Cadastre versus property survey

So, I want to have a structural engineer come to take a look at the property I want to purchase.

One of the stipulations is that I must be able to produce the dimensional survey, which I understand to be the property survey. That’s my first question: is the ‘dimensional survey’ the same as the ‘property survey’?

Next: the realtor has only provided the cadastre, and states there is no property survey. So my next question: what can I glean from this? Is the cadastre the equivalent? Is this acceptable, to not have a property survey?

I do feel I should have a property survey, and wouldn’t it be lovely (but I’m dreaming of course) to have an architectural plan. But if the realtor can’t provide anything other than the cadastre and it’s not the same as what the structural engineer needs me to provide, to whom would I go next?

I’ll check with the structural engineer for any suggestions he might have; but would anyone have any recommendations, please?

The cadastre is simply the town plan, so all you see on that is your property’s location and footprint. I suspect there has never been a property survey done for most French houses. For property taxes where you need to calculate the total surface area of living space, I think most people end up crawling round the house with a tape measure and measuring up as near as they can. That’s what I did, in fact I bought an electronic one for the purpose.

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The calculation for living space is not simply measuring how many square metres you have. Some areas are exempt.

Mary… Are you thinking about what I would call a Structural Survey ??

Mary has started another thread about structural surveys.

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Yes you’re totally correct, which is why I said “living space”. If it were simply footprint you could probably get that from the plan cadastrale? or if not it would be simply a case of measuring from one end of the house to the other, much easier than measuring each space separately (and then wondering why the first floor is a couple of metres longer than the ground floor, never did figure that one out)!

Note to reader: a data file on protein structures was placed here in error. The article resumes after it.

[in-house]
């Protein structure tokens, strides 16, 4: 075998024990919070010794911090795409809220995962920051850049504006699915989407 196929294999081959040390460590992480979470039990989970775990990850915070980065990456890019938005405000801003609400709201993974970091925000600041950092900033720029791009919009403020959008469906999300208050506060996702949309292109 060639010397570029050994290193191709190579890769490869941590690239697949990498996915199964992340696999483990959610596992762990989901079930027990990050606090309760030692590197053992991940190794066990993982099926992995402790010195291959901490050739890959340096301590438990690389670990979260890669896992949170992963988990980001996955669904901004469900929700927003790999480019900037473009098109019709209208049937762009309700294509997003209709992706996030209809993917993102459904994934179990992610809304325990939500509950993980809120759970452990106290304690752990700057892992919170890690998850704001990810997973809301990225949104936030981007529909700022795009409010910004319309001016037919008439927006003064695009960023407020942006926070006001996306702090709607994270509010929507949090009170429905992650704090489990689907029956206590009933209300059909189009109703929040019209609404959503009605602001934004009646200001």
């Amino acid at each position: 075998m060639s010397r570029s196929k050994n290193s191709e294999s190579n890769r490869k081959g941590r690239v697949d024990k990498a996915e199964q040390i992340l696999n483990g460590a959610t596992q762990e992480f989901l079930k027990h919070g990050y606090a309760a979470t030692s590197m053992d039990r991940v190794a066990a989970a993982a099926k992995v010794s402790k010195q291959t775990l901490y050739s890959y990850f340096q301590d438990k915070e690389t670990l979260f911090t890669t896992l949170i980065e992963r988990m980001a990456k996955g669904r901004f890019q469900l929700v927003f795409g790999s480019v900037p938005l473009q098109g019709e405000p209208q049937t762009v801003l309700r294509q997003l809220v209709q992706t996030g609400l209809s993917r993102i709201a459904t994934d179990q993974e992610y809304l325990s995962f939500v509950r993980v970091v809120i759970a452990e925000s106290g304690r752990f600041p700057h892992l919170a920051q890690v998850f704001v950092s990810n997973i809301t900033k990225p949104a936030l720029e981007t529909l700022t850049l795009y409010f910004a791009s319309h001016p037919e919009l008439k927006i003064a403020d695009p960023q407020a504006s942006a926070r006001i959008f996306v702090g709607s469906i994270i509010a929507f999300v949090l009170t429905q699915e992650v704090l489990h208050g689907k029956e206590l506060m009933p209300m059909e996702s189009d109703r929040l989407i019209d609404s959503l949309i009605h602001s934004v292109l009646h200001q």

But that seemed off topic here - my point was simply that many people don’t have any “plans” of the house that they can quickly look at and see the measurements of the relevant rooms.

I was wondering if they simply want a plan showing exactly which bits are the owner’s responsibility. Straightforward on a detached house, harder in a terrace, perhaps complicated in a hilltop village. One of my friends recently bought a small town centre house where the garden is at the top of a massive medieval wall that was once part of the chateau fort. She was advised to check who was responsible for the wall as any future problems would be expensive. Luckily the wall is the commune’s responsibility.
My previous post wasn’t really off topic, it was clarifying your own.

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OK fair enough if you think the term “living space” needs clarifying :grin: but maybe it does.

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Honestly Anna it does. There are rules about areas like kitchens, bathrooms, hallways and places with limited headroom. The official living space upstairs in my house is less than half that of the ground floor. A huge difference.
Perhaps I’m being pedantic but, if I am, I would have thought that you of all people would understand.
As it is nobody is actually sure what the OP needs.

Am I right in thinking that one can obtain an official “Cadastrale drawn to scale”… so that when you measure between this boundary here (of house or land) to that boundary there… … the exact size can be calculated… and one can find the exact footprint of land and/or building. ???

I think something like this was printed out at the Mairie a while ago…not for me, for someone else, which is why my memory is vague…

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Yes I know, and that’s why I specifically said “living space”, thinking it would make this clear. You don’t live in a hallway or a utility room…
But maybe I’ve just got so used to thinking of “living space” as a straight translation of “surface habitable” and therefore in my mind it has all the same connotations, that I’ve become blind to the fact that newcomers might not pick up on it.

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It’s a detail that confuses people. That’s all. Please don’t make an issue over it. :slight_smile:

Hi Dominic and Anna,
is there a distilled definition of living space for calculating TdH purposes? I’m guessing that hallways, cupboards, bathrooms, are exempt, room surface where head height below x.y m would be exempt, rooms without windows (thinking of a storage area in our converted attic here)?

Yes. It’s not just floor area and getting the calculations right can make a big difference. However, as stated, it’s probably not relevant here.

Since it has reared its head - this should clarify

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I hope someone responds to your thought here, Stella. This seems right on the mark for what I might need to do next…